We’ve made significant progress on this SG&A reduction goal. To-date, we’ve taken actions to reduce our annualized SG&A expense by about $205 million. We will continue to be vigilant in exploring opportunities to further streamline and simplify the business and reduce expenses.

Moving to slide four and to wrap up my comments this morning, overall this was a quarter of tangible progress for Unisys in our turnaround program. We’ve seen results at the bottom line. We’ve reported two consecutive quarters of solid profitability and our margins and cash flow have improved significantly.

We’ve made a great start, but we have a way to go to achieve our goal of consistent and predictable profitability and we’re doing this work in what continues to be an uncertain economic environment. So it’s imperative that we remain focused on executing against the four priorities for the business, I’ve outlined in this and in previous calls and that’s what we’re committed to doing.

Thank you again for joining us this morning. Now here’s Janet to provide some more detail and color.

Janet Haugen

Thanks, Ed and hello everyone. This morning I will take you through our financial results for the quarter. In addition, I will provide a brief update on our pension plans and summarize the results of our debt exchange. Starting with orders, please turn to slide five for an overview of orders in the quarter.

Our services orders grew substantially over the year ago quarter and also increased sequentially for the second consecutive quarter. The year-over-year growth including outsourcing contract renewals including a large contract extension at our UK iPSL joint venture, as well as new client outsourcing wins and order increases for federal systems integration projects.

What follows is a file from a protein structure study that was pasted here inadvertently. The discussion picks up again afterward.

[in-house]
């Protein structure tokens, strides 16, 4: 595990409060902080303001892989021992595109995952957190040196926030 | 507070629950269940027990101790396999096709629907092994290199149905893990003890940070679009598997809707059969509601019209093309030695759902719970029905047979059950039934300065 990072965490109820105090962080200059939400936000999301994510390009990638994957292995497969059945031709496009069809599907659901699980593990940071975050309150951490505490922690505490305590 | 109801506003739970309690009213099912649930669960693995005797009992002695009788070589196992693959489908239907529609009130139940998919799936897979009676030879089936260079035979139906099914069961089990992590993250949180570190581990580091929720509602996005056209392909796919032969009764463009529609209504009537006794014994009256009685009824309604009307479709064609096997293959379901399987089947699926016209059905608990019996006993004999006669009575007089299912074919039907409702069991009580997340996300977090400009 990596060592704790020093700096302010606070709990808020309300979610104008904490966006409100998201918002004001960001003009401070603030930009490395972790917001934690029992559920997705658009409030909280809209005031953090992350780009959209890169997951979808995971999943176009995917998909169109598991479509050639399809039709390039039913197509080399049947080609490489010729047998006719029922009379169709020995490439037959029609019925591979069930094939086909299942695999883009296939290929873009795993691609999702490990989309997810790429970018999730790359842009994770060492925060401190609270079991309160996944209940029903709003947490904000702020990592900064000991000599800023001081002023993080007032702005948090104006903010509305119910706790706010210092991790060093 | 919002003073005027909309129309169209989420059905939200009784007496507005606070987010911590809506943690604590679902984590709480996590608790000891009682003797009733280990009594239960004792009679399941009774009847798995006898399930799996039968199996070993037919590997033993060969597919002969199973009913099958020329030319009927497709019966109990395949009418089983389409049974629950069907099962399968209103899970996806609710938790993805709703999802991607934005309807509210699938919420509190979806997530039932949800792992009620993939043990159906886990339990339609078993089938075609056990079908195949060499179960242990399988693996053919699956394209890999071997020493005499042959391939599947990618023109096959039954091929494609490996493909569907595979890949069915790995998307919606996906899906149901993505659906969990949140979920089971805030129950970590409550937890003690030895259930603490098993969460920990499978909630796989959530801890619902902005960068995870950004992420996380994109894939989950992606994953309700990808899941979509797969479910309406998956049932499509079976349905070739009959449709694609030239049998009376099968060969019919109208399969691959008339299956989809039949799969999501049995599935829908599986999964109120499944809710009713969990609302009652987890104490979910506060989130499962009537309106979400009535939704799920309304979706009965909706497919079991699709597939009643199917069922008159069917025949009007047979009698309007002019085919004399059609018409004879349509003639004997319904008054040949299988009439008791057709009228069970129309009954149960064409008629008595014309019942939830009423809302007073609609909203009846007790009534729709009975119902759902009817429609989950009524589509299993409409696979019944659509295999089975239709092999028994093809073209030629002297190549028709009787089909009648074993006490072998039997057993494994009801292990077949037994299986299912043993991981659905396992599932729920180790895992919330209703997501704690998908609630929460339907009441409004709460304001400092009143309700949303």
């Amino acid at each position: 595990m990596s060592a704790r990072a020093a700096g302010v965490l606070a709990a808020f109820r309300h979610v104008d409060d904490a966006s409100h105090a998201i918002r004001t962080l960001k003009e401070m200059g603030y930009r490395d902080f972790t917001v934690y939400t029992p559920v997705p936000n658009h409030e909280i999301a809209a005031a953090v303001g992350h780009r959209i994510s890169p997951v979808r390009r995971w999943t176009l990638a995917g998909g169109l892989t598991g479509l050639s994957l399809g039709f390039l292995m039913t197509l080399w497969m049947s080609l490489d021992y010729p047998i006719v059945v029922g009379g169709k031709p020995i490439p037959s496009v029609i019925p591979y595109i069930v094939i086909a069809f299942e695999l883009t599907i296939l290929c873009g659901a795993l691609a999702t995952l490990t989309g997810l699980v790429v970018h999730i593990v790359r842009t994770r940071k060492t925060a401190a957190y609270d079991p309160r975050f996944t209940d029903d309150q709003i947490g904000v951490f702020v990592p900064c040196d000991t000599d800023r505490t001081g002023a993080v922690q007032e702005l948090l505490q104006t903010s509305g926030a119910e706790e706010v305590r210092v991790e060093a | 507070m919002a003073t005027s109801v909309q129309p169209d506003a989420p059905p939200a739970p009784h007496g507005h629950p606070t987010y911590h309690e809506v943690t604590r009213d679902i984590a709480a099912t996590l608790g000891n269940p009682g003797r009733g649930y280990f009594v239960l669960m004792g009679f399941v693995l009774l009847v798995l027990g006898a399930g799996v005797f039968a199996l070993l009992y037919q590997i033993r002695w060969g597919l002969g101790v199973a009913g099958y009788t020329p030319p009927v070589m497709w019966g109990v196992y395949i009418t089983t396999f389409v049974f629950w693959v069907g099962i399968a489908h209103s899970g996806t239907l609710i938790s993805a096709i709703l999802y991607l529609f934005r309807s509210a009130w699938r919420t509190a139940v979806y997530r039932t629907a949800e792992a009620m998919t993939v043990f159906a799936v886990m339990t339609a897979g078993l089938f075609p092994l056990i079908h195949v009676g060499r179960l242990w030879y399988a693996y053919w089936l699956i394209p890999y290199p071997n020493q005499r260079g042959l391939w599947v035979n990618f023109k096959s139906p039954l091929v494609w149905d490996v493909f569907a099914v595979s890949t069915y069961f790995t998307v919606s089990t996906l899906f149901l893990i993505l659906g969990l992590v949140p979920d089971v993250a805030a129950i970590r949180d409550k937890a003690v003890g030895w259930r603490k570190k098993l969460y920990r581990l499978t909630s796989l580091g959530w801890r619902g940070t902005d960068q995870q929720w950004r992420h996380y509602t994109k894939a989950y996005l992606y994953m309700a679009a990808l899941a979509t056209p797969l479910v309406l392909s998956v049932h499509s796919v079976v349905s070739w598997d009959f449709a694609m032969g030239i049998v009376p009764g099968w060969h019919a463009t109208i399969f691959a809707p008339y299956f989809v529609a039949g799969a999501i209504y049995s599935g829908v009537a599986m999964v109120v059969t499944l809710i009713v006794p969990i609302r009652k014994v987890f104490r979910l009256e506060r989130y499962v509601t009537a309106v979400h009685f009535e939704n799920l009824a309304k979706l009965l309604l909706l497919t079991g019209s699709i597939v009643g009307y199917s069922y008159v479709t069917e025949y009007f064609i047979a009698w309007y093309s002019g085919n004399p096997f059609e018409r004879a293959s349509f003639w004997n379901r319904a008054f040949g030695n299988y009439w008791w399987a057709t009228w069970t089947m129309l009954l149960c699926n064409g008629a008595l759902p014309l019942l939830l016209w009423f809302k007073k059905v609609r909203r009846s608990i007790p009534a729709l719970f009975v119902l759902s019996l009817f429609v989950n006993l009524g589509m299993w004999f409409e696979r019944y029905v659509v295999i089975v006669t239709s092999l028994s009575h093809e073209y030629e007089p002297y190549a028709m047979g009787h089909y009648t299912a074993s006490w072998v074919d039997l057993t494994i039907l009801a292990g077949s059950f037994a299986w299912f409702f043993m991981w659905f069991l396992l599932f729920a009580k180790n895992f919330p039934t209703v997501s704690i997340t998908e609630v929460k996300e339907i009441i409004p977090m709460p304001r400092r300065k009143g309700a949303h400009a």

Geographically, year-over-year order increases in the U.S., Europe and Latin America were partially offset by order declines in Asia Pacific. The U.S. order gains were driven by growth in U.S. federal orders. We closed the third quarter with $6.4 billion in services backlog, which was up about 8% from the services backlog at June 30. The increase in services backlog was driven by the outsourcing contract renewals and on a constant currency basis, services backlog was up about 6% from June 30.

Slide six summarizes our financial results in the quarter. At the top line, we reported revenue of $1.16 billion, a decline of 12% year-over-year. Foreign currency had a five point negative impact on revenue this quarter. On a constant currency basis, revenue was down 7%. Based on today’s rates, we anticipate currency to have a four to five percentage point positive impact on revenue in the fourth quarter of 2009.

Total gross profit dollars increased slightly on lower revenue volume. Our overall gross profit margin improved by 420 basis points from a year ago, reflecting more cost efficient services delivery, as well as a stronger mix of high end enterprise server sales in our technology business.

Operating expenses declined 26% year-over-year, driven by significant reductions in SG&A expenses and a four percentage point benefit from currency. As was the case in the second quarter, our operating profit more than tripled year-over-year to $118 million. We reported an operating profit margin of 10.2%, which was up 730 basis points from the year ago period.

At the tax line, we had a $26.2 million tax provision in the quarter, compared with a tax provision of $45.1 million in the year ago quarter. As a reminder, our tax provision continues to be highly variable from quarter-to-quarter, depending on the geographic distribution of our income.